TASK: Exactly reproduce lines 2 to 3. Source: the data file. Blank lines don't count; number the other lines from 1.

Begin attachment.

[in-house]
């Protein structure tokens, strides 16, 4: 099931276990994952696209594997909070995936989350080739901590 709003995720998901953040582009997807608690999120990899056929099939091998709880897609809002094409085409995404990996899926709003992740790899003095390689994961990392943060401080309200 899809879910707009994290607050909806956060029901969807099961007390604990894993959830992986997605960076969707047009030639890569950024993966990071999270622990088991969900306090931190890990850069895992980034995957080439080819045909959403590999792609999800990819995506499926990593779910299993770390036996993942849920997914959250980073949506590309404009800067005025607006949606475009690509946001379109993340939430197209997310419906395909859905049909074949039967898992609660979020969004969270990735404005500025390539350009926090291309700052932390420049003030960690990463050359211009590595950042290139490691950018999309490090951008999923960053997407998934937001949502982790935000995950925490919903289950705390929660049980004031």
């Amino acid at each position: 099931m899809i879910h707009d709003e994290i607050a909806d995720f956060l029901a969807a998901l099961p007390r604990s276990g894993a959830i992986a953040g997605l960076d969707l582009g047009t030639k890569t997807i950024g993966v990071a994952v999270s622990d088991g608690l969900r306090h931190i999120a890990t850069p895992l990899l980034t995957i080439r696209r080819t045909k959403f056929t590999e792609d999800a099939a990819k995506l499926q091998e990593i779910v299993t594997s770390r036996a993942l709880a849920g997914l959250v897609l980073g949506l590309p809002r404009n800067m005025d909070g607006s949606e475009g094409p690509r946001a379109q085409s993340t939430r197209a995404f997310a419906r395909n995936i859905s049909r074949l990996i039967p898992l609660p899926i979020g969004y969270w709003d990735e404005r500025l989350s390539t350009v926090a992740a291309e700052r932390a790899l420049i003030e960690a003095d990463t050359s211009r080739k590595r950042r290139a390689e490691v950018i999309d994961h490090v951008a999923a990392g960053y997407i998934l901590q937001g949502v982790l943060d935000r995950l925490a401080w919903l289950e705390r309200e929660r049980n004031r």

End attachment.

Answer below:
């Protein structure tokens, strides 16, 4: 099931276990994952696209594997909070995936989350080739901590 709003995720998901953040582009997807608690999120990899056929099939091998709880897609809002094409085409995404990996899926709003992740790899003095390689994961990392943060401080309200 899809879910707009994290607050909806956060029901969807099961007390604990894993959830992986997605960076969707047009030639890569950024993966990071999270622990088991969900306090931190890990850069895992980034995957080439080819045909959403590999792609999800990819995506499926990593779910299993770390036996993942849920997914959250980073949506590309404009800067005025607006949606475009690509946001379109993340939430197209997310419906395909859905049909074949039967898992609660979020969004969270990735404005500025390539350009926090291309700052932390420049003030960690990463050359211009590595950042290139490691950018999309490090951008999923960053997407998934937001949502982790935000995950925490919903289950705390929660049980004031």
């Amino acid at each position: 099931m899809i879910h707009d709003e994290i607050a909806d995720f956060l029901a969807a998901l099961p007390r604990s276990g894993a959830i992986a953040g997605l960076d969707l582009g047009t030639k890569t997807i950024g993966v990071a994952v999270s622990d088991g608690l969900r306090h931190i999120a890990t850069p895992l990899l980034t995957i080439r696209r080819t045909k959403f056929t590999e792609d999800a099939a990819k995506l499926q091998e990593i779910v299993t594997s770390r036996a993942l709880a849920g997914l959250v897609l980073g949506l590309p809002r404009n800067m005025d909070g607006s949606e475009g094409p690509r946001a379109q085409s993340t939430r197209a995404f997310a419906r395909n995936i859905s049909r074949l990996i039967p898992l609660p899926i979020g969004y969270w709003d990735e404005r500025l989350s390539t350009v926090a992740a291309e700052r932390a790899l420049i003030e960690a003095d990463t050359s211009r080739k590595r950042r290139a390689e490691v950018i999309d994961h490090v951008a999923a990392g960053y997407i998934l901590q937001g949502v982790l943060d935000r995950l925490a401080w919903l289950e705390r309200e929660r049980n004031r």